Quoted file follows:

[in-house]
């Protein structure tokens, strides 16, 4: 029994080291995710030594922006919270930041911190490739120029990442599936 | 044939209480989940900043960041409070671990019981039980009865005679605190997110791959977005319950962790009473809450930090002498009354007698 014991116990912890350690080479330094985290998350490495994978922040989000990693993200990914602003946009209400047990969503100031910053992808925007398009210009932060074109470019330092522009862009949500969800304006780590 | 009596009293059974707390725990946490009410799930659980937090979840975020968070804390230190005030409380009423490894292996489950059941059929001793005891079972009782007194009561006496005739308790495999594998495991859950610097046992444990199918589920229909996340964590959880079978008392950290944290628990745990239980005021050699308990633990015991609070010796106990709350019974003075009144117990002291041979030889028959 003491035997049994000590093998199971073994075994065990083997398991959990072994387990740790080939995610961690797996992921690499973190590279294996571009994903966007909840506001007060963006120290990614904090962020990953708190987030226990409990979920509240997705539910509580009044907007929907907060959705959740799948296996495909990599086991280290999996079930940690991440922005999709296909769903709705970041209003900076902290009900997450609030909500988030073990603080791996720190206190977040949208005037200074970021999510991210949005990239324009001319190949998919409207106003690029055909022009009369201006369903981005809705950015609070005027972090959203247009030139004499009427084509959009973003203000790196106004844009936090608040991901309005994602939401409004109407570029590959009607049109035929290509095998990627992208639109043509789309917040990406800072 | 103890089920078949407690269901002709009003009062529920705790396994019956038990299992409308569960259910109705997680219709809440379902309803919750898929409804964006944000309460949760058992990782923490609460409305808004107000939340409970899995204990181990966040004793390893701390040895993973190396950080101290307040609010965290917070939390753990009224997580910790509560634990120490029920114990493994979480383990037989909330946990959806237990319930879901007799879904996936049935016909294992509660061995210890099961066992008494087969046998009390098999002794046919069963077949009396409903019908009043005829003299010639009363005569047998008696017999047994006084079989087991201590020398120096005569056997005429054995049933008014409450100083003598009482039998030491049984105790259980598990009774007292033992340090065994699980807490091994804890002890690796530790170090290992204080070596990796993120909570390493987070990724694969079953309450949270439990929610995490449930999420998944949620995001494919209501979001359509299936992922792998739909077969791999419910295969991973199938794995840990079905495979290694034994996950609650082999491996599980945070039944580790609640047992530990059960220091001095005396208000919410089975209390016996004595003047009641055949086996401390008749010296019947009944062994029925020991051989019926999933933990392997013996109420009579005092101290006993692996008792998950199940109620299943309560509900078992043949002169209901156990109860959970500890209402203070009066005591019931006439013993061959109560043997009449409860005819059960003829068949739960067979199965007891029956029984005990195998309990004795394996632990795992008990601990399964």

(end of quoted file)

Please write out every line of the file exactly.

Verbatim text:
[in-house]
């Protein structure tokens, strides 16, 4: 029994080291995710030594922006919270930041911190490739120029990442599936 | 044939209480989940900043960041409070671990019981039980009865005679605190997110791959977005319950962790009473809450930090002498009354007698 014991116990912890350690080479330094985290998350490495994978922040989000990693993200990914602003946009209400047990969503100031910053992808925007398009210009932060074109470019330092522009862009949500969800304006780590 | 009596009293059974707390725990946490009410799930659980937090979840975020968070804390230190005030409380009423490894292996489950059941059929001793005891079972009782007194009561006496005739308790495999594998495991859950610097046992444990199918589920229909996340964590959880079978008392950290944290628990745990239980005021050699308990633990015991609070010796106990709350019974003075009144117990002291041979030889028959 003491035997049994000590093998199971073994075994065990083997398991959990072994387990740790080939995610961690797996992921690499973190590279294996571009994903966007909840506001007060963006120290990614904090962020990953708190987030226990409990979920509240997705539910509580009044907007929907907060959705959740799948296996495909990599086991280290999996079930940690991440922005999709296909769903709705970041209003900076902290009900997450609030909500988030073990603080791996720190206190977040949208005037200074970021999510991210949005990239324009001319190949998919409207106003690029055909022009009369201006369903981005809705950015609070005027972090959203247009030139004499009427084509959009973003203000790196106004844009936090608040991901309005994602939401409004109407570029590959009607049109035929290509095998990627992208639109043509789309917040990406800072 | 103890089920078949407690269901002709009003009062529920705790396994019956038990299992409308569960259910109705997680219709809440379902309803919750898929409804964006944000309460949760058992990782923490609460409305808004107000939340409970899995204990181990966040004793390893701390040895993973190396950080101290307040609010965290917070939390753990009224997580910790509560634990120490029920114990493994979480383990037989909330946990959806237990319930879901007799879904996936049935016909294992509660061995210890099961066992008494087969046998009390098999002794046919069963077949009396409903019908009043005829003299010639009363005569047998008696017999047994006084079989087991201590020398120096005569056997005429054995049933008014409450100083003598009482039998030491049984105790259980598990009774007292033992340090065994699980807490091994804890002890690796530790170090290992204080070596990796993120909570390493987070990724694969079953309450949270439990929610995490449930999420998944949620995001494919209501979001359509299936992922792998739909077969791999419910295969991973199938794995840990079905495979290694034994996950609650082999491996599980945070039944580790609640047992530990059960220091001095005396208000919410089975209390016996004595003047009641055949086996401390008749010296019947009944062994029925020991051989019926999933933990392997013996109420009579005092101290006993692996008792998950199940109620299943309560509900078992043949002169209901156990109860959970500890209402203070009066005591019931006439013993061959109560043997009449409860005819059960003829068949739960067979199965007891029956029984005990195998309990004795394996632990795992008990601990399964």